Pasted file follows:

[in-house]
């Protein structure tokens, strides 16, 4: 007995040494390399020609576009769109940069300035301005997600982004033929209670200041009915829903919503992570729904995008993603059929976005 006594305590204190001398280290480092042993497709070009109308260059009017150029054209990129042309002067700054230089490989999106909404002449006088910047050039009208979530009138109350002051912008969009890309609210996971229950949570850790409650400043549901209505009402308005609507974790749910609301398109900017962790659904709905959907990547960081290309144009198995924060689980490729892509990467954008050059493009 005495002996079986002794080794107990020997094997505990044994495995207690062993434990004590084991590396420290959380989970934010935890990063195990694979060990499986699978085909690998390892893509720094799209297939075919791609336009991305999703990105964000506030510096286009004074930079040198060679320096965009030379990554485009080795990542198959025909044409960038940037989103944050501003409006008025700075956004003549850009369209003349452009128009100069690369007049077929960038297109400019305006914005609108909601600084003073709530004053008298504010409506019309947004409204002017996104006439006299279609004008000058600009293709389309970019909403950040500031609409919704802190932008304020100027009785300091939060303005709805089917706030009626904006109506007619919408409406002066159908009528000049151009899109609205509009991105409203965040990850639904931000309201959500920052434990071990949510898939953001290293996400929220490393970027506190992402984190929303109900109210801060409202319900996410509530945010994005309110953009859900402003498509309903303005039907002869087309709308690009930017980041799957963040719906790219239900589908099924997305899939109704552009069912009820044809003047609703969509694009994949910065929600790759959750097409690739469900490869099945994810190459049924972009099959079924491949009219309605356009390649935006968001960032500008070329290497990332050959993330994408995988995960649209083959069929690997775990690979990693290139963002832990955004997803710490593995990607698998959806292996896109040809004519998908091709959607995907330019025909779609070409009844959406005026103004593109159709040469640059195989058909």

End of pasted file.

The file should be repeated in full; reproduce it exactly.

[in-house]
């Protein structure tokens, strides 16, 4: 007995040494390399020609576009769109940069300035301005997600982004033929209670200041009915829903919503992570729904995008993603059929976005 006594305590204190001398280290480092042993497709070009109308260059009017150029054209990129042309002067700054230089490989999106909404002449006088910047050039009208979530009138109350002051912008969009890309609210996971229950949570850790409650400043549901209505009402308005609507974790749910609301398109900017962790659904709905959907990547960081290309144009198995924060689980490729892509990467954008050059493009 005495002996079986002794080794107990020997094997505990044994495995207690062993434990004590084991590396420290959380989970934010935890990063195990694979060990499986699978085909690998390892893509720094799209297939075919791609336009991305999703990105964000506030510096286009004074930079040198060679320096965009030379990554485009080795990542198959025909044409960038940037989103944050501003409006008025700075956004003549850009369209003349452009128009100069690369007049077929960038297109400019305006914005609108909601600084003073709530004053008298504010409506019309947004409204002017996104006439006299279609004008000058600009293709389309970019909403950040500031609409919704802190932008304020100027009785300091939060303005709805089917706030009626904006109506007619919408409406002066159908009528000049151009899109609205509009991105409203965040990850639904931000309201959500920052434990071990949510898939953001290293996400929220490393970027506190992402984190929303109900109210801060409202319900996410509530945010994005309110953009859900402003498509309903303005039907002869087309709308690009930017980041799957963040719906790219239900589908099924997305899939109704552009069912009820044809003047609703969509694009994949910065929600790759959750097409690739469900490869099945994810190459049924972009099959079924491949009219309605356009390649935006968001960032500008070329290497990332050959993330994408995988995960649209083959069929690997775990690979990693290139963002832990955004997803710490593995990607698998959806292996896109040809004519998908091709959607995907330019025909779609070409009844959406005026103004593109159709040469640059195989058909």